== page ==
New specialized programs at Berkeley College address growing demands in the healthcare industry

Healthcare continues to be the fastest-growing career field. According to the U.S. Bureau of Labor Statistics, employment in healthcare occupations is projected to grow 15 percent from 2019 to 2029, much faster than the average for all occupations, adding about 2.4 million new jobs. Healthcare occupations are projected to add more jobs than any of the other occupational groups. This projected growth is mainly due to an aging population, leading to greater demand for healthcare services.

Exceptional employment outlook

To help healthcare organizations and facilities meet those demands, the Berkeley College School of Health Studies is introducing a series of Continuing Education programs to complement its popular degree and certificate programs.

Programs for all skill levels

“Our Continuing Education programs are designed to benefit a wide range of people,” said Gabriel Holder, MD, RMA, CCMA, Chair of Berkeley’s Medical Assistant; Medical Insurance, Billing and Coding; and Patient Care Technician programs. “They offer a great opportunity for current healthcare professionals to expand their skill sets and enhance their marketability. At the same time, the programs also offer excellent opportunities for someone with little or no healthcare experience to quickly prepare for entry-level employment without significant investments of time or money. They can then build on what they’ve learned, continuing into further training and applying credits they’ve earned into degree or certificate programs to qualify for even greater career possibilities. Once they’re working, they’re often eligible for tuition assistance from employers to continue their education.”

New offerings within the Berkeley College School of Health Studies include:

Multi-course certificate training programs:

  • Electrocardiography Technician Training Program
  • Phlebotomy Technician Training Program
  • Medical Scribe Certificate Program

Stand-alone specialty courses, such as:

  • Clinical and Surgical Office Procedures (stand-alone course)
  • Medical Emergencies and Electrocardiography
  • Specimen Collection and Procedures
  • Endoscopic Reprocessing
  • Cardiac Arrhythmia Interpretation
  • Certified Healthcare Leadership
  • Surgical Processing Technician Certification Exam Review

Non-credit certificate and training courses:

  • Certified Professional Coder (CPC) Certification Exam Review
  • Medical Scribe I and Medical Scribe II
  • Surgical Technology Certification Exam Review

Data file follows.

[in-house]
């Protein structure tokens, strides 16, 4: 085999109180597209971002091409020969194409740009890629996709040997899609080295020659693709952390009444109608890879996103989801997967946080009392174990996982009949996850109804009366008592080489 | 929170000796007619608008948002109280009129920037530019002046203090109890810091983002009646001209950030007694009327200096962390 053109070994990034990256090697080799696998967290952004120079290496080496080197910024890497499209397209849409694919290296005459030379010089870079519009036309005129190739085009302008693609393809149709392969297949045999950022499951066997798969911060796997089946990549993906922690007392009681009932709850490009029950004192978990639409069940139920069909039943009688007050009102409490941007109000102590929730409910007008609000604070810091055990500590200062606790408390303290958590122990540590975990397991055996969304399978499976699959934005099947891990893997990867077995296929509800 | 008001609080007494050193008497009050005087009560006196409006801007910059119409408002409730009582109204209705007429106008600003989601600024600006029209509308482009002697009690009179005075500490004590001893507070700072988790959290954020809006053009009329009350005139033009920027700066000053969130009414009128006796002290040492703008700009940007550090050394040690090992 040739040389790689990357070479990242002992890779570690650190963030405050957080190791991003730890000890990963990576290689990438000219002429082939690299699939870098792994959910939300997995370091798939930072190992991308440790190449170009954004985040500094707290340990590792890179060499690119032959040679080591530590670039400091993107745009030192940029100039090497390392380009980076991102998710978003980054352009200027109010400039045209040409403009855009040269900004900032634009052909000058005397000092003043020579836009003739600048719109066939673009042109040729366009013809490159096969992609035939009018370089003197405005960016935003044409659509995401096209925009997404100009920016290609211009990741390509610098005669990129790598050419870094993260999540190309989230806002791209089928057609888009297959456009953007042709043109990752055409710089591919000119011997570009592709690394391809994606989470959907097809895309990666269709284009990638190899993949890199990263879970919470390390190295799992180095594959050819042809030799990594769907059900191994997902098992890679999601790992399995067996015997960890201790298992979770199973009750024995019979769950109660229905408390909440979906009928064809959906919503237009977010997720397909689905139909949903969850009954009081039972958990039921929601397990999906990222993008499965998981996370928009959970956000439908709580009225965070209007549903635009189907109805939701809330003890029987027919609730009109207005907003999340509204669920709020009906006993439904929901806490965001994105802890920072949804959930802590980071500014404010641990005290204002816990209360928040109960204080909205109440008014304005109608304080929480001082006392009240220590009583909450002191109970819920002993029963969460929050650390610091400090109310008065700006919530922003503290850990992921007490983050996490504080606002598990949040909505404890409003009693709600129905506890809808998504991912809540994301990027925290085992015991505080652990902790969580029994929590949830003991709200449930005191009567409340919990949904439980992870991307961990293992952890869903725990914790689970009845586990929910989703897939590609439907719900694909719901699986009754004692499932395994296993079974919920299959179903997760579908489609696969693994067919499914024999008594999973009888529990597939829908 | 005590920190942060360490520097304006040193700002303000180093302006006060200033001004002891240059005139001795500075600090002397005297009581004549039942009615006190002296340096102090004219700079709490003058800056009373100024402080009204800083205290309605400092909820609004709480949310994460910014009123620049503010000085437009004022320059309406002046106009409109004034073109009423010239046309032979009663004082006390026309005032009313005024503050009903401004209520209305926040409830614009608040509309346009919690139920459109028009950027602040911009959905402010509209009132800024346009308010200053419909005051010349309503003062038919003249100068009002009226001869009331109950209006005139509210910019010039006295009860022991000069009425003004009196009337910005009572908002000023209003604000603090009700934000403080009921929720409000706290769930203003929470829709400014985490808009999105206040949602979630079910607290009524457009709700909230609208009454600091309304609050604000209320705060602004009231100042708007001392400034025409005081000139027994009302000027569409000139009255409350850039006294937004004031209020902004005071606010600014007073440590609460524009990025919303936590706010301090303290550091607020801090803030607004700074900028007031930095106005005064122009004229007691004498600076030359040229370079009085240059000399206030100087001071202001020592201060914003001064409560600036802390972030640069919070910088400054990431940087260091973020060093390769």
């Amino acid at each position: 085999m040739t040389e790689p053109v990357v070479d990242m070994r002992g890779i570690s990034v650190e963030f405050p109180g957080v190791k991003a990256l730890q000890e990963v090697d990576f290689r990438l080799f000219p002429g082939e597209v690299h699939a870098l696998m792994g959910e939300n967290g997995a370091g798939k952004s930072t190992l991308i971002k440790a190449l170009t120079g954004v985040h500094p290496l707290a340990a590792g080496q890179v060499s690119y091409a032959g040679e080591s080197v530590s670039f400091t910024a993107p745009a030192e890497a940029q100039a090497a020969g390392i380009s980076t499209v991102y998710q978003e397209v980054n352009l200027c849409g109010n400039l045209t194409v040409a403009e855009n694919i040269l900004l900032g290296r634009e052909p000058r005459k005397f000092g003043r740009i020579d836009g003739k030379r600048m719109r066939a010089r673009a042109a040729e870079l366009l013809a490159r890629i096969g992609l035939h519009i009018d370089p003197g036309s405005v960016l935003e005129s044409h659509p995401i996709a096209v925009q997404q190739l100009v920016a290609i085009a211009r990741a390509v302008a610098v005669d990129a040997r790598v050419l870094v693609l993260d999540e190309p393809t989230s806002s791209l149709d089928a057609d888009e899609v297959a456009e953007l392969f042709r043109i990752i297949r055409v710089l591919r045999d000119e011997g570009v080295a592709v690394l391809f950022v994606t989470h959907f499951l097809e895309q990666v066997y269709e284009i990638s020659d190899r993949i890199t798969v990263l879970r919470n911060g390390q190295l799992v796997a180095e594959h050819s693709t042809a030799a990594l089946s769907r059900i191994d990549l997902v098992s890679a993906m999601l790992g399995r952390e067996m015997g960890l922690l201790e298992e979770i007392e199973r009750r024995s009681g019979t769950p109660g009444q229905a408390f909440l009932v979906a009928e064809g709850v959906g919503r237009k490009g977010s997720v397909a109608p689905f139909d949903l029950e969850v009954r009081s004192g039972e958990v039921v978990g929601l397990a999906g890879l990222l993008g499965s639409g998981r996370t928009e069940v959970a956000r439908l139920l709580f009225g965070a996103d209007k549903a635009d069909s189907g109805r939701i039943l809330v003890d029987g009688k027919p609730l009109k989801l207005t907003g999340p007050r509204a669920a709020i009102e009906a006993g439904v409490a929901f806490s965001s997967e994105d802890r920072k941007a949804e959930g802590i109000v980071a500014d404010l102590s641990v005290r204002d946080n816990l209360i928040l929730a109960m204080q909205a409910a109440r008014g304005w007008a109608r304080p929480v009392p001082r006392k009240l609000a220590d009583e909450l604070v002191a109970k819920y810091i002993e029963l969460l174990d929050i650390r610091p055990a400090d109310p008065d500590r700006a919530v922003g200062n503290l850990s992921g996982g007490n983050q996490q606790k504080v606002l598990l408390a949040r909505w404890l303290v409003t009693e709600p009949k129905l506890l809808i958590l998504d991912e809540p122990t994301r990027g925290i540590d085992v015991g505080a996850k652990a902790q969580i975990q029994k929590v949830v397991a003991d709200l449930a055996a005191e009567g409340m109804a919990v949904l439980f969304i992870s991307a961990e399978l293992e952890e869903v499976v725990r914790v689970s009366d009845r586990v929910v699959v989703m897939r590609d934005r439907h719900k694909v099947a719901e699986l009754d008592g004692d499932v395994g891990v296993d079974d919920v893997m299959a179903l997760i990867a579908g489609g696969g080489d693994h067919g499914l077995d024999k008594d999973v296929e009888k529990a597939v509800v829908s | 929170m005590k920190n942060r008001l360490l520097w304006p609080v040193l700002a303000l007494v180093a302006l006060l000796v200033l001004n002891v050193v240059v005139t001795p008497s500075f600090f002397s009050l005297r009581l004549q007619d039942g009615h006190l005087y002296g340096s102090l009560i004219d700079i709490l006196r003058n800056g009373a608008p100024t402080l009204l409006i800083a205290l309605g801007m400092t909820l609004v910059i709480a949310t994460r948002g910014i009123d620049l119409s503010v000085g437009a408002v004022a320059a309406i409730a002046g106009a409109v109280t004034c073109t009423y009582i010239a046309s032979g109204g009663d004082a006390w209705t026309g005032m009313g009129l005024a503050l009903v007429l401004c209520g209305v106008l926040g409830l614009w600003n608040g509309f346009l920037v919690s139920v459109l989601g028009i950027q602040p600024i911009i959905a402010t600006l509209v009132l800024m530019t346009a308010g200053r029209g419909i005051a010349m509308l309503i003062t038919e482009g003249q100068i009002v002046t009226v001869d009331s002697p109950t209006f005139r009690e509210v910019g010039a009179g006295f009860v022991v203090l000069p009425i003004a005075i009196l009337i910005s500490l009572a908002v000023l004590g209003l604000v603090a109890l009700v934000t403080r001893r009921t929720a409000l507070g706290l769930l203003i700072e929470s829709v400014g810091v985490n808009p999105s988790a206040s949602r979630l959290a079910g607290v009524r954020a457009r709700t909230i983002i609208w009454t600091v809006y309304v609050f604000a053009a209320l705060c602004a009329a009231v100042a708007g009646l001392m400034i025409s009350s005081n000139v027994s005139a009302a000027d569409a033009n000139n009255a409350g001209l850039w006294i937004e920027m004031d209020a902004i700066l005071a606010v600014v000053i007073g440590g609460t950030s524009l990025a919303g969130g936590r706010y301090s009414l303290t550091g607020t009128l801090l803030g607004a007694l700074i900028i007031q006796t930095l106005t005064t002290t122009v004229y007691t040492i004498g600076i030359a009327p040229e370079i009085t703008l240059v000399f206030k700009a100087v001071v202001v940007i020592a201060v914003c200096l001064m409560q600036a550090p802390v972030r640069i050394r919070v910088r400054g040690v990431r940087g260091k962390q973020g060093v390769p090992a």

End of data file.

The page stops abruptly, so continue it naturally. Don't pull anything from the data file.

• Medical Office and Facility Revenue Cycle
  • Medical Administrative Assistant

Relevant, practical, convenient programs

The programs and courses are offered in a hybrid format, combining both online instruction and in-person training in Berkeley’s state-of-the-art facilities, where students learn hands-on using the same technology and equipment used in professional healthcare facilities. The programs were created in response to current demands in the healthcare field. “We work closely with Advisory Board members who are selected for their industry expertise,” Dr. Holder pointed out. “We also look at current statistics and projections to offer programs with excellent chances of employment.”

Expanding skill sets increases marketability

Dr. Joseph Charleman wearing a facemaskContinuing education is an integral part of a health professional’s career,” according to Dr. Joseph Charleman, CST, CSFA, CRCST, LPN, Chair of the Surgical Technology and Surgical Processing Technician programs in the Berkeley College School of Health Studies. “These new programs are ideal for working professionals to quickly gain and apply new skills. Many healthcare professionals are required to earn Continuing Education (CE) credits on a regular basis. But unlike some CE programs, many of Berkeley’s new offerings provide the opportunity to earn credits toward a degree or certificate, which can be very beneficial to their careers.”

Keeping up-to-date in a rapidly changing world

“The healthcare field is changing,” continued Dr. Holder. “In all types of facilities—from major health systems to single-office medical practices to ambulatory care centers to medical billing offices—it’s advantageous to be able to wear multiple hats. It benefits an administrative professional to learn some clinical skills. Similarly, clinicians can increase their value to an employer by adding administrative skills. The COVID-19 pandemic has also shown us that flexibility and adaptability are essential. And with technology and insurance regulations changing constantly, it’s important to stay up-to-date to ensure career mobility.”

Learning to succeed from those who already have

Dr. Charleman also spoke about the rigor and thoroughness of Berkeley’s programs. “At Berkeley, you’re learning from experienced professionals. Our faculty members hold impressive credentials and are able to share real-world know-how from top facilities,” he noted. “Our students benefit greatly from their perspectives.”

Berkeley’s new Continuing Education programs will be available in the upcoming winter semester, which begins on January 4, 2021. To register, or for more information on Berkeley’s programs, please visit

The views and/or opinions in this article are those of the individuals interviewed. The academic achievements and/or employment outcomes described in this article are specific to each individual and are not a guarantee of similar results for past or current students. For up-to-date and detailed information, please visit and view our catalogs at